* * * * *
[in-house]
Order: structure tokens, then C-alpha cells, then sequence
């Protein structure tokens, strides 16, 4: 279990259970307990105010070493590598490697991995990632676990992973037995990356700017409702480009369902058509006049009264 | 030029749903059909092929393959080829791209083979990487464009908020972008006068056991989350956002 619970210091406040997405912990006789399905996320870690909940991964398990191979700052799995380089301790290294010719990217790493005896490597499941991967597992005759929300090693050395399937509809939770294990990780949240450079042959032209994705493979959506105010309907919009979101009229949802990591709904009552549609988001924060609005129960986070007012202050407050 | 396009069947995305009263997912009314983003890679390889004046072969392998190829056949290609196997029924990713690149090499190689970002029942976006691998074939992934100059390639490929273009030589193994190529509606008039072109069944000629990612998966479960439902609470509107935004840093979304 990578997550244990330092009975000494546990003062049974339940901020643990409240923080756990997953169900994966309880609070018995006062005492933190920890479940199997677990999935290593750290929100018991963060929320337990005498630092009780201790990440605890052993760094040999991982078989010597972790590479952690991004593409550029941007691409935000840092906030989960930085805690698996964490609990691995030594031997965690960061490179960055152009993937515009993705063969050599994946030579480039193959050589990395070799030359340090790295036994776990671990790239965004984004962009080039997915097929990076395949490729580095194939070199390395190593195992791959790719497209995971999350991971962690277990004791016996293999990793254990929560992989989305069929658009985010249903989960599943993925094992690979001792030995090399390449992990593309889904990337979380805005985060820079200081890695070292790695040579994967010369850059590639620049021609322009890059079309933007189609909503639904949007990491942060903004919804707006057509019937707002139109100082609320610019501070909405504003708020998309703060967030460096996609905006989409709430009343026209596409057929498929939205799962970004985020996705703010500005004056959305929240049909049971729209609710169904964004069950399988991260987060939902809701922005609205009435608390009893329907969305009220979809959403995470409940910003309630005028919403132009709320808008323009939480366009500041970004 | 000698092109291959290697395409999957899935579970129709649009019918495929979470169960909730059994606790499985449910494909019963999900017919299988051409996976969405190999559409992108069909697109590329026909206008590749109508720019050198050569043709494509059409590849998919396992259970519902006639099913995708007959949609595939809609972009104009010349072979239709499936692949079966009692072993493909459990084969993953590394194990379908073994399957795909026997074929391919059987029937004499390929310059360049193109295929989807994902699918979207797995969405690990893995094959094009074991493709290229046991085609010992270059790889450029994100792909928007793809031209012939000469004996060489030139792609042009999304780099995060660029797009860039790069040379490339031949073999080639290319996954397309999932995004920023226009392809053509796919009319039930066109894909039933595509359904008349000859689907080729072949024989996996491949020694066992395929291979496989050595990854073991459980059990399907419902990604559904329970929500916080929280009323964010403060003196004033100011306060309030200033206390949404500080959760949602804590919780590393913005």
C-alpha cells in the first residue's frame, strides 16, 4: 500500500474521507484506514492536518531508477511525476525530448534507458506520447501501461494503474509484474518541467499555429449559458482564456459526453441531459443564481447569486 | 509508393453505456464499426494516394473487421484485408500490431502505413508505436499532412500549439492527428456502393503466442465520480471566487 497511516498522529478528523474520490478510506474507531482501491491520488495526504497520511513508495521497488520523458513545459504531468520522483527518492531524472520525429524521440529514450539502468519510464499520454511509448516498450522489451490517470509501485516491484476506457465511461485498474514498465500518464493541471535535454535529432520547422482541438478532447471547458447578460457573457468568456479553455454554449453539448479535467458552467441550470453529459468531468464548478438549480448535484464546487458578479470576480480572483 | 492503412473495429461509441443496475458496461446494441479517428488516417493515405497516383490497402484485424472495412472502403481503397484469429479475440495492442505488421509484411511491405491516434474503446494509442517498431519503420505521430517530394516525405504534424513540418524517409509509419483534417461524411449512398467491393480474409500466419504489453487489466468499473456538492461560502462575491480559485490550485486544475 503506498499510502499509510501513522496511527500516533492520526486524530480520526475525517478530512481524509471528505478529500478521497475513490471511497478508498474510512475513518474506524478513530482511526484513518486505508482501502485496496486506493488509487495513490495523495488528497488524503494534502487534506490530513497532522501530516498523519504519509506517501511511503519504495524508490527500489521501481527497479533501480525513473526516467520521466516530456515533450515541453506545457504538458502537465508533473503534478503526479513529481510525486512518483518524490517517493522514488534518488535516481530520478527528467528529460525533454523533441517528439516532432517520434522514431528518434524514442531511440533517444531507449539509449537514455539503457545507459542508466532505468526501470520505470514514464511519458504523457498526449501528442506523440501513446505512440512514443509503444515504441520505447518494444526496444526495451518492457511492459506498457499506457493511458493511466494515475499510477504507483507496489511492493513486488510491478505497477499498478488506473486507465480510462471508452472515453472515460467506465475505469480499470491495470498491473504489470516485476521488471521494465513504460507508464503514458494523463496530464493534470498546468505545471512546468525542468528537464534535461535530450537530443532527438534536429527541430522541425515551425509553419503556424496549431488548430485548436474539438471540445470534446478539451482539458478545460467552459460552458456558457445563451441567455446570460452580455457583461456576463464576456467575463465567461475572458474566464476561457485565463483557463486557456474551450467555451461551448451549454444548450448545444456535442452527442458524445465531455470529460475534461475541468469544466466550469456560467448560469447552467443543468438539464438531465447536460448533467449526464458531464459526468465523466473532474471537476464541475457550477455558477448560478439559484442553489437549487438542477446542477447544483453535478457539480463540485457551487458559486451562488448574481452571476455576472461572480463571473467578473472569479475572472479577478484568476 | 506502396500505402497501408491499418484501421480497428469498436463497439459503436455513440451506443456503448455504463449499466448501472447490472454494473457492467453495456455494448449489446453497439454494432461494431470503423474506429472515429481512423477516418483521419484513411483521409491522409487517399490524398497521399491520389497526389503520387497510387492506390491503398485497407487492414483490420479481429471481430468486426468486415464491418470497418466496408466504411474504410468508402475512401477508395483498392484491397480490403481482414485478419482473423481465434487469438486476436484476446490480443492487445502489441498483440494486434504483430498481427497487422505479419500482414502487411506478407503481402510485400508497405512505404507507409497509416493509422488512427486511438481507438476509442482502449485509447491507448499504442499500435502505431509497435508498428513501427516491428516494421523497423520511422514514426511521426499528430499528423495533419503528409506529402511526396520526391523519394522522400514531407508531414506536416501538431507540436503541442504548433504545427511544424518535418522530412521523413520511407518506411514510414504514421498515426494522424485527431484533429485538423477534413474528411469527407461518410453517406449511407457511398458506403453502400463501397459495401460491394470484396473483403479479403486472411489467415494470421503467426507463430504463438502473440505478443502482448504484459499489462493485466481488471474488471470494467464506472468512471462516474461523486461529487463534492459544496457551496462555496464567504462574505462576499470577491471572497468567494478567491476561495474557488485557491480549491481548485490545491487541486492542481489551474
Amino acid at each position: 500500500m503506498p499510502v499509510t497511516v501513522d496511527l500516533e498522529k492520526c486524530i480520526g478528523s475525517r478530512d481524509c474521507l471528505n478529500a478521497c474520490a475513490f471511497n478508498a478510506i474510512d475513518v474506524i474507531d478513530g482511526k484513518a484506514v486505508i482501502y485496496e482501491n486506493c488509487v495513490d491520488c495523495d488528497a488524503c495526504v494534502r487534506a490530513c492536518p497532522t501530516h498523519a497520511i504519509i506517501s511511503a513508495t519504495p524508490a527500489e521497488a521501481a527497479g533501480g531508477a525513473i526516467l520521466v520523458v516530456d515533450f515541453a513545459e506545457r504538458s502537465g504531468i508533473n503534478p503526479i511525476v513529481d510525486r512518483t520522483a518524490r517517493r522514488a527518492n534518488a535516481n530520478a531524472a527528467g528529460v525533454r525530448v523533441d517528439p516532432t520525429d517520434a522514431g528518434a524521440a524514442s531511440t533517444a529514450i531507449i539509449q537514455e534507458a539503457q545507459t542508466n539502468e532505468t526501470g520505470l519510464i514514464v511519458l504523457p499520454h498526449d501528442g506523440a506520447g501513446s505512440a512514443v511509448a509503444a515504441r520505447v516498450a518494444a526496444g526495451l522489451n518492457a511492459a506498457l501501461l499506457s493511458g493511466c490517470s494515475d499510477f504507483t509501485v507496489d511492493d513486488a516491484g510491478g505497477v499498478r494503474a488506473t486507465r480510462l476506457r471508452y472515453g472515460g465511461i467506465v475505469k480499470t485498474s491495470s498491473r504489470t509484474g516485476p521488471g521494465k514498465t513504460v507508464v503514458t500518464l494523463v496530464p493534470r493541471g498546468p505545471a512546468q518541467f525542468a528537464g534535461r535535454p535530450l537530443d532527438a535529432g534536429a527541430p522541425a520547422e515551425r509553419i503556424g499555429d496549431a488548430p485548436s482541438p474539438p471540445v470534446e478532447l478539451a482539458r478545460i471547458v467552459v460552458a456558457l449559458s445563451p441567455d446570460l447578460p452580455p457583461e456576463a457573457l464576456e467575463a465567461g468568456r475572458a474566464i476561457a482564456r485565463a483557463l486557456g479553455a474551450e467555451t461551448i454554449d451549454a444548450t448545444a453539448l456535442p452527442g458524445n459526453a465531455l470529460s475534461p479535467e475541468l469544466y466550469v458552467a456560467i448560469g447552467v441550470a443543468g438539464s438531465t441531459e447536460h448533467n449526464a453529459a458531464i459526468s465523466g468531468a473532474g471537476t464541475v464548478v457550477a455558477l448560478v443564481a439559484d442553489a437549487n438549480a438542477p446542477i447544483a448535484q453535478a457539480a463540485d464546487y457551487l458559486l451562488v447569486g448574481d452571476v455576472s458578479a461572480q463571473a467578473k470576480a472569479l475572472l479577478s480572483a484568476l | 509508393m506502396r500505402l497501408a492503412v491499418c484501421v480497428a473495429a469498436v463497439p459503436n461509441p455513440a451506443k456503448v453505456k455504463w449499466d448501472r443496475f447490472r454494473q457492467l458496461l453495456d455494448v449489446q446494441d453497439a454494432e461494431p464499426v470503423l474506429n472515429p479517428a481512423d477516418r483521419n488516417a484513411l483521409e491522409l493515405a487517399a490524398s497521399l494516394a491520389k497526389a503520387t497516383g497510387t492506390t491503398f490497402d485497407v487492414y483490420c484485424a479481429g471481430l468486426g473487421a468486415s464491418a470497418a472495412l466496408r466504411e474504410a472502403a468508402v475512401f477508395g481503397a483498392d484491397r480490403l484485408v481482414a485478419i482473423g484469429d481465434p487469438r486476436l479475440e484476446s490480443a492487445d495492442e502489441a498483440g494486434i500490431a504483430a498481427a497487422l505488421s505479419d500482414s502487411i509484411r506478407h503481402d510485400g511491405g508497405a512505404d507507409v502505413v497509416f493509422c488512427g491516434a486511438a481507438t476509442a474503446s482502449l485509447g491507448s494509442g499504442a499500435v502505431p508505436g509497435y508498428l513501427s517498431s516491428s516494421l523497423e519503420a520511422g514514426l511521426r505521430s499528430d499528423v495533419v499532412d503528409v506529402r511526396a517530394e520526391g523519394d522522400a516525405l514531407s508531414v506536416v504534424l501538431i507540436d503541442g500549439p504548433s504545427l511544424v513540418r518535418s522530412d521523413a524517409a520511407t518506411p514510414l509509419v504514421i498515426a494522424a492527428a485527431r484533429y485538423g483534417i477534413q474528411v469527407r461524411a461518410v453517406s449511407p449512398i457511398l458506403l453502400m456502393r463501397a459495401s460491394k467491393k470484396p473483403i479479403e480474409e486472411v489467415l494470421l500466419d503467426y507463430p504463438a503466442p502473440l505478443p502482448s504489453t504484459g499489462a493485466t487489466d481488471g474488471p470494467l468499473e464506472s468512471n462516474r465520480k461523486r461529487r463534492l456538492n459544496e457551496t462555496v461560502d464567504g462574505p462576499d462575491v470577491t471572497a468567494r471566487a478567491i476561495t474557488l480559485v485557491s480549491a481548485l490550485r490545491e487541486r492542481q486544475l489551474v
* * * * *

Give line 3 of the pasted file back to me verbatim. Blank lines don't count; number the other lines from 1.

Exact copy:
């Protein structure tokens, strides 16, 4: 279990259970307990105010070493590598490697991995990632676990992973037995990356700017409702480009369902058509006049009264 | 030029749903059909092929393959080829791209083979990487464009908020972008006068056991989350956002 619970210091406040997405912990006789399905996320870690909940991964398990191979700052799995380089301790290294010719990217790493005896490597499941991967597992005759929300090693050395399937509809939770294990990780949240450079042959032209994705493979959506105010309907919009979101009229949802990591709904009552549609988001924060609005129960986070007012202050407050 | 396009069947995305009263997912009314983003890679390889004046072969392998190829056949290609196997029924990713690149090499190689970002029942976006691998074939992934100059390639490929273009030589193994190529509606008039072109069944000629990612998966479960439902609470509107935004840093979304 990578997550244990330092009975000494546990003062049974339940901020643990409240923080756990997953169900994966309880609070018995006062005492933190920890479940199997677990999935290593750290929100018991963060929320337990005498630092009780201790990440605890052993760094040999991982078989010597972790590479952690991004593409550029941007691409935000840092906030989960930085805690698996964490609990691995030594031997965690960061490179960055152009993937515009993705063969050599994946030579480039193959050589990395070799030359340090790295036994776990671990790239965004984004962009080039997915097929990076395949490729580095194939070199390395190593195992791959790719497209995971999350991971962690277990004791016996293999990793254990929560992989989305069929658009985010249903989960599943993925094992690979001792030995090399390449992990593309889904990337979380805005985060820079200081890695070292790695040579994967010369850059590639620049021609322009890059079309933007189609909503639904949007990491942060903004919804707006057509019937707002139109100082609320610019501070909405504003708020998309703060967030460096996609905006989409709430009343026209596409057929498929939205799962970004985020996705703010500005004056959305929240049909049971729209609710169904964004069950399988991260987060939902809701922005609205009435608390009893329907969305009220979809959403995470409940910003309630005028919403132009709320808008323009939480366009500041970004 | 000698092109291959290697395409999957899935579970129709649009019918495929979470169960909730059994606790499985449910494909019963999900017919299988051409996976969405190999559409992108069909697109590329026909206008590749109508720019050198050569043709494509059409590849998919396992259970519902006639099913995708007959949609595939809609972009104009010349072979239709499936692949079966009692072993493909459990084969993953590394194990379908073994399957795909026997074929391919059987029937004499390929310059360049193109295929989807994902699918979207797995969405690990893995094959094009074991493709290229046991085609010992270059790889450029994100792909928007793809031209012939000469004996060489030139792609042009999304780099995060660029797009860039790069040379490339031949073999080639290319996954397309999932995004920023226009392809053509796919009319039930066109894909039933595509359904008349000859689907080729072949024989996996491949020694066992395929291979496989050595990854073991459980059990399907419902990604559904329970929500916080929280009323964010403060003196004033100011306060309030200033206390949404500080959760949602804590919780590393913005």